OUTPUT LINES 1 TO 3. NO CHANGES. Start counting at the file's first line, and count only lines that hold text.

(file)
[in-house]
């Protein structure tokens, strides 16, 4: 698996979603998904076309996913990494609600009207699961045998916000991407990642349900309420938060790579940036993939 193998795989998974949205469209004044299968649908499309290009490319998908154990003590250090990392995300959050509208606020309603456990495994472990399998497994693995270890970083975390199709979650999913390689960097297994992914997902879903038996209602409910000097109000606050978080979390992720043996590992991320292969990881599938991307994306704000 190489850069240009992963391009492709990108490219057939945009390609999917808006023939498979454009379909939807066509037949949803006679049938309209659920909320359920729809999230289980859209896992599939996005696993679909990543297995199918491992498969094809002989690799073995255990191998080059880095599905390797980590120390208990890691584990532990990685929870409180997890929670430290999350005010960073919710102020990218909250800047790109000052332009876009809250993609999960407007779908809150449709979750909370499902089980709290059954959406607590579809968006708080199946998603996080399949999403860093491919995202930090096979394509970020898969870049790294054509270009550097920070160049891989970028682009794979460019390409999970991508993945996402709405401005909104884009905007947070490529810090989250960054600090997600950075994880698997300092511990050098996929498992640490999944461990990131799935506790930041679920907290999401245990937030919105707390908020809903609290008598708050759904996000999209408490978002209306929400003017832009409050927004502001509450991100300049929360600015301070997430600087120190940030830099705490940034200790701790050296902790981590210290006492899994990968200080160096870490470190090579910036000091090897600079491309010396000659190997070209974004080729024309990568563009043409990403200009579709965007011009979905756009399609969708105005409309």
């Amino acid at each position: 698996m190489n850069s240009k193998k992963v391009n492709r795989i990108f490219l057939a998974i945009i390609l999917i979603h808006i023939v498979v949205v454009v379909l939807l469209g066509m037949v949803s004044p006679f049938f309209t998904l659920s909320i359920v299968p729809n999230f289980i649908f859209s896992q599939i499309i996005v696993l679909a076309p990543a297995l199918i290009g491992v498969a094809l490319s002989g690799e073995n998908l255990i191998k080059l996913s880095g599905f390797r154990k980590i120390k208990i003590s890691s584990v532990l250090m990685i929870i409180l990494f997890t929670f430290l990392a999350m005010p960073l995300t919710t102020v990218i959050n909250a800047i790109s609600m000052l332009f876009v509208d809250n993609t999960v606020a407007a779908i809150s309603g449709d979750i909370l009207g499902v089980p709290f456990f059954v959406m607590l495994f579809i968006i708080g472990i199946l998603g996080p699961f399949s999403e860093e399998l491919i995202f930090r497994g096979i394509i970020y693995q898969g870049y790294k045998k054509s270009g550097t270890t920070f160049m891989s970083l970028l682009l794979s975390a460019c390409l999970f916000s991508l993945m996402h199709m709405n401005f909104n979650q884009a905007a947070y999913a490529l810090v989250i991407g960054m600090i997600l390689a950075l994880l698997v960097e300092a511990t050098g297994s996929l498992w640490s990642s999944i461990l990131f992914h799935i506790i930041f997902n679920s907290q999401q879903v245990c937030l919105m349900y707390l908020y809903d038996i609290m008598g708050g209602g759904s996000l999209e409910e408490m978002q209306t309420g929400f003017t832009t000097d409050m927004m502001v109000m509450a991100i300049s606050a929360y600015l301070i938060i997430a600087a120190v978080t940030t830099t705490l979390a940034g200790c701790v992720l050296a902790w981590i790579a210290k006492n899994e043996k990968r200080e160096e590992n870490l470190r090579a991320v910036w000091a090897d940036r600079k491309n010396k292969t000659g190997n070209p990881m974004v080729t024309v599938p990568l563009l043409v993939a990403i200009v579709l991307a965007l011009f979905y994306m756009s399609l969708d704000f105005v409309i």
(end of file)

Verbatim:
[in-house]
């Protein structure tokens, strides 16, 4: 698996979603998904076309996913990494609600009207699961045998916000991407990642349900309420938060790579940036993939 193998795989998974949205469209004044299968649908499309290009490319998908154990003590250090990392995300959050509208606020309603456990495994472990399998497994693995270890970083975390199709979650999913390689960097297994992914997902879903038996209602409910000097109000606050978080979390992720043996590992991320292969990881599938991307994306704000 190489850069240009992963391009492709990108490219057939945009390609999917808006023939498979454009379909939807066509037949949803006679049938309209659920909320359920729809999230289980859209896992599939996005696993679909990543297995199918491992498969094809002989690799073995255990191998080059880095599905390797980590120390208990890691584990532990990685929870409180997890929670430290999350005010960073919710102020990218909250800047790109000052332009876009809250993609999960407007779908809150449709979750909370499902089980709290059954959406607590579809968006708080199946998603996080399949999403860093491919995202930090096979394509970020898969870049790294054509270009550097920070160049891989970028682009794979460019390409999970991508993945996402709405401005909104884009905007947070490529810090989250960054600090997600950075994880698997300092511990050098996929498992640490999944461990990131799935506790930041679920907290999401245990937030919105707390908020809903609290008598708050759904996000999209408490978002209306929400003017832009409050927004502001509450991100300049929360600015301070997430600087120190940030830099705490940034200790701790050296902790981590210290006492899994990968200080160096870490470190090579910036000091090897600079491309010396000659190997070209974004080729024309990568563009043409990403200009579709965007011009979905756009399609969708105005409309």
């Amino acid at each position: 698996m190489n850069s240009k193998k992963v391009n492709r795989i990108f490219l057939a998974i945009i390609l999917i979603h808006i023939v498979v949205v454009v379909l939807l469209g066509m037949v949803s004044p006679f049938f309209t998904l659920s909320i359920v299968p729809n999230f289980i649908f859209s896992q599939i499309i996005v696993l679909a076309p990543a297995l199918i290009g491992v498969a094809l490319s002989g690799e073995n998908l255990i191998k080059l996913s880095g599905f390797r154990k980590i120390k208990i003590s890691s584990v532990l250090m990685i929870i409180l990494f997890t929670f430290l990392a999350m005010p960073l995300t919710t102020v990218i959050n909250a800047i790109s609600m000052l332009f876009v509208d809250n993609t999960v606020a407007a779908i809150s309603g449709d979750i909370l009207g499902v089980p709290f456990f059954v959406m607590l495994f579809i968006i708080g472990i199946l998603g996080p699961f399949s999403e860093e399998l491919i995202f930090r497994g096979i394509i970020y693995q898969g870049y790294k045998k054509s270009g550097t270890t920070f160049m891989s970083l970028l682009l794979s975390a460019c390409l999970f916000s991508l993945m996402h199709m709405n401005f909104n979650q884009a905007a947070y999913a490529l810090v989250i991407g960054m600090i997600l390689a950075l994880l698997v960097e300092a511990t050098g297994s996929l498992w640490s990642s999944i461990l990131f992914h799935i506790i930041f997902n679920s907290q999401q879903v245990c937030l919105m349900y707390l908020y809903d038996i609290m008598g708050g209602g759904s996000l999209e409910e408490m978002q209306t309420g929400f003017t832009t000097d409050m927004m502001v109000m509450a991100i300049s606050a929360y600015l301070i938060i997430a600087a120190v978080t940030t830099t705490l979390a940034g200790c701790v992720l050296a902790w981590i790579a210290k006492n899994e043996k990968r200080e160096e590992n870490l470190r090579a991320v910036w000091a090897d940036r600079k491309n010396k292969t000659g190997n070209p990881m974004v080729t024309v599938p990568l563009l043409v993939a990403i200009v579709l991307a965007l011009f979905y994306m756009s399609l969708d704000f105005v409309i």